A constitutional convention is permitted in the state every 20 years, and provides an opportunity for delegates to rewrite the state constitution. It was hoped that voters would vote on Tuesday's ballot to call a convention, and then to amend the constitution to prevent same-sex "marriage."
However, while numerous other topics were also slated to be discussed at the convention, opponents broadly publicized the proposed marriage portion of the convention, inciting popular opposition to the ballot measure. Matthew Daly, who headed the campaign to get the convention approved, said "opponents were able to frame the issue as being about special interests and gay marriage."
Same-sex "marriage" was illegal in Connecticut until this October, when four Supreme Court judges in the state struck down the state's same-sex "marriage" ban. Since 2005 same-sex couples have been permitted to obtain a "civil union," but, as LifeSiteNews reported in October, Justice Richard N. Palmer "found that the 'segregation of heterosexual and homosexual couples into separate institutions constitutes a cognizable harm.'"
Focus on the Family judicial analyst Bruce Hausknecht told CitizenLink.com that it was disappointing Connecticut voters were not concerned about retrieving their legislators' authority from what he deemed to be the judicial activism of the Supreme Court justices. "To acquiesce to such judicial tyranny is merely to invite more of it in the future," he concluded.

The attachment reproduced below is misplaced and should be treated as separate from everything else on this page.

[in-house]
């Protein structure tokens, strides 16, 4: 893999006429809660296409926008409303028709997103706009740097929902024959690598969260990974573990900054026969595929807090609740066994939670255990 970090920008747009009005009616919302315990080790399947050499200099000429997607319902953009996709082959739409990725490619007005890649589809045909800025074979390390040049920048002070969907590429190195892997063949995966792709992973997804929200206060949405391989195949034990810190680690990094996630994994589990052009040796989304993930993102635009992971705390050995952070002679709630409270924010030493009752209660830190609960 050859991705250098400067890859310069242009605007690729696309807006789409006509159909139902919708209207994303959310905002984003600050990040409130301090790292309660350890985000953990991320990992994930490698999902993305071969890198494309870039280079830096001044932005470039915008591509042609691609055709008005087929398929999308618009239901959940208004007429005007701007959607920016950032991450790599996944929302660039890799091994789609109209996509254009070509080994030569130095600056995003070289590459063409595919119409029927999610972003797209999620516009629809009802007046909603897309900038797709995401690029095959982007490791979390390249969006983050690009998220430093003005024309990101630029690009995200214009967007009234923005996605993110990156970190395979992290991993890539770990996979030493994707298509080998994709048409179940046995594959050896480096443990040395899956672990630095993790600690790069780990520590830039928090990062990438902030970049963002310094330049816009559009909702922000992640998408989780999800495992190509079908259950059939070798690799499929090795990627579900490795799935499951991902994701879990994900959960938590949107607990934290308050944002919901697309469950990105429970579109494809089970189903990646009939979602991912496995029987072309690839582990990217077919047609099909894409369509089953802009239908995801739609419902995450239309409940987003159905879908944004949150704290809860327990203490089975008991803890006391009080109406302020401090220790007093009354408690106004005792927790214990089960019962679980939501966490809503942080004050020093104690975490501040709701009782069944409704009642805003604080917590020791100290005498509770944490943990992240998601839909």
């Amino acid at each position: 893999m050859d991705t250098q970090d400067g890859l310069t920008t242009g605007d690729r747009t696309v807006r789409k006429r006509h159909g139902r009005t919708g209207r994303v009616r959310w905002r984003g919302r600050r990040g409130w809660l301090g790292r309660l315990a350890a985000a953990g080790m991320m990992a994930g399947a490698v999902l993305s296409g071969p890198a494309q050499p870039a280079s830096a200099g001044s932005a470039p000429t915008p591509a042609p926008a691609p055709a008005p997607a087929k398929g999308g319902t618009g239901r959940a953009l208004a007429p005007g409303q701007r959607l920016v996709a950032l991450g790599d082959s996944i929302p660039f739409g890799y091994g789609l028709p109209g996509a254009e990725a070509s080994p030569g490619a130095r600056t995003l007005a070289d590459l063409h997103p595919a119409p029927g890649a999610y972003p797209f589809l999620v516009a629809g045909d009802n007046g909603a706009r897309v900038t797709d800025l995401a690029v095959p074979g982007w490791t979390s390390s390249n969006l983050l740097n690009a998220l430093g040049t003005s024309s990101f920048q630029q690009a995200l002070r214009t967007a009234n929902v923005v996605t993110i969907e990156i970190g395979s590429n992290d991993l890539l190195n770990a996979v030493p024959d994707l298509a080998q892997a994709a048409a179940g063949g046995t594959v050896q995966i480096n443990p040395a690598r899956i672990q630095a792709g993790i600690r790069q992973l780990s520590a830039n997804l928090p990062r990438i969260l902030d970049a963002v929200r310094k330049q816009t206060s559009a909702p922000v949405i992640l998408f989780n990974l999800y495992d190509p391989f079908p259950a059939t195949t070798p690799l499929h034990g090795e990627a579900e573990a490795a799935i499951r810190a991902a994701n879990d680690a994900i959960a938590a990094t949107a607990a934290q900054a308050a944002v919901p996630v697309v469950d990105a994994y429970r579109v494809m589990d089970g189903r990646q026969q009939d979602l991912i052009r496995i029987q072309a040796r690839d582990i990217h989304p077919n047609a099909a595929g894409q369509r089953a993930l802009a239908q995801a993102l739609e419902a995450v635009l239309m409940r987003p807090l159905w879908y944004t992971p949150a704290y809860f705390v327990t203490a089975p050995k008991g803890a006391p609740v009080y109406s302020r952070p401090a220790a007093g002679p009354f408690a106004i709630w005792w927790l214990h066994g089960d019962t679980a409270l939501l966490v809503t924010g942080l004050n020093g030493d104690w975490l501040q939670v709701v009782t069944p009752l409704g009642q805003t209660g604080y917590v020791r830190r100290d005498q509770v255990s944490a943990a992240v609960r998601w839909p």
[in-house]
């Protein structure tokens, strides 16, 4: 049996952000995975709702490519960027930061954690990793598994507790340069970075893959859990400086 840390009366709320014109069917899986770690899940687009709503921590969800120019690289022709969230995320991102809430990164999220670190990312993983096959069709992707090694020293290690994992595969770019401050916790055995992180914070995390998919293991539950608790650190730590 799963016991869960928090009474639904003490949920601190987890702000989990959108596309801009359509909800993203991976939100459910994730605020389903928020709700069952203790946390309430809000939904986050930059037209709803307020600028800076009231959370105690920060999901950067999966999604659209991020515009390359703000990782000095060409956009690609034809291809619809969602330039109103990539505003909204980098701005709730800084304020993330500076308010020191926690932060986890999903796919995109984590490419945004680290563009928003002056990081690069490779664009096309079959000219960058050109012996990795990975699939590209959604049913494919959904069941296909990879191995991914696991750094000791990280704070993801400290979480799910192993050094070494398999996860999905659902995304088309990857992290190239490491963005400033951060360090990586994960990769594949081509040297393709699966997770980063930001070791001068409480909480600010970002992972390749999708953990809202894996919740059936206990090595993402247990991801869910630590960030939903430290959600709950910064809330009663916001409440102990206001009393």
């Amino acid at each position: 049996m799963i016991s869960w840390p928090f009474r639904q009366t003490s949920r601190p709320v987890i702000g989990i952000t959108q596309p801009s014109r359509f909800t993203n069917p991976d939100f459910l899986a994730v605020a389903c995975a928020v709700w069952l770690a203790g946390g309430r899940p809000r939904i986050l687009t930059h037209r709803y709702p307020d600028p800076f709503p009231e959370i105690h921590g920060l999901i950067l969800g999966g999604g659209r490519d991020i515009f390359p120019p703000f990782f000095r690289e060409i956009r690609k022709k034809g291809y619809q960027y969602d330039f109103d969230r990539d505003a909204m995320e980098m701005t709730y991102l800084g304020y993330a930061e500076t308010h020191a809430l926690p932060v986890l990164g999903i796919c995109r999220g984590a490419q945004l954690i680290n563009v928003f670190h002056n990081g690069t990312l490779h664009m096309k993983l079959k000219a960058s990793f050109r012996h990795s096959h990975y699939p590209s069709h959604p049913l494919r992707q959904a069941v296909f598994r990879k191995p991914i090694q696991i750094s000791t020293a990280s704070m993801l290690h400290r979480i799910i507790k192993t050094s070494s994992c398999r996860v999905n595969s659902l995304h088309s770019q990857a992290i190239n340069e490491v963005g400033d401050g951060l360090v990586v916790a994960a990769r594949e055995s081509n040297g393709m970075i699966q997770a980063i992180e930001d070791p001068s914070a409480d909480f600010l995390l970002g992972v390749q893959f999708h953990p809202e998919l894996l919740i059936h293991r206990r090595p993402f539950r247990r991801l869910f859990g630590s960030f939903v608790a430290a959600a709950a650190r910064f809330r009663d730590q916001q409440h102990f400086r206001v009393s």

Regarding the Supreme Court decision, Dr. James Dobson of Focus on the Family wrote that the ruling "to impose same-sex 'marriage' adds another tragic example of runaway judges trampling on citizens' rights to decide public policy for themselves… We decry this decision by justices unelected and unaccountable to the people, and will do whatever necessary to oppose it."
The rejection of the convention, however, may not be the end of the story for true marriage in Connecticut: the issue can still be put before voters if it receives a three-quarters vote from both General Assembly houses or a simple majority in two consecutive legislative sessions.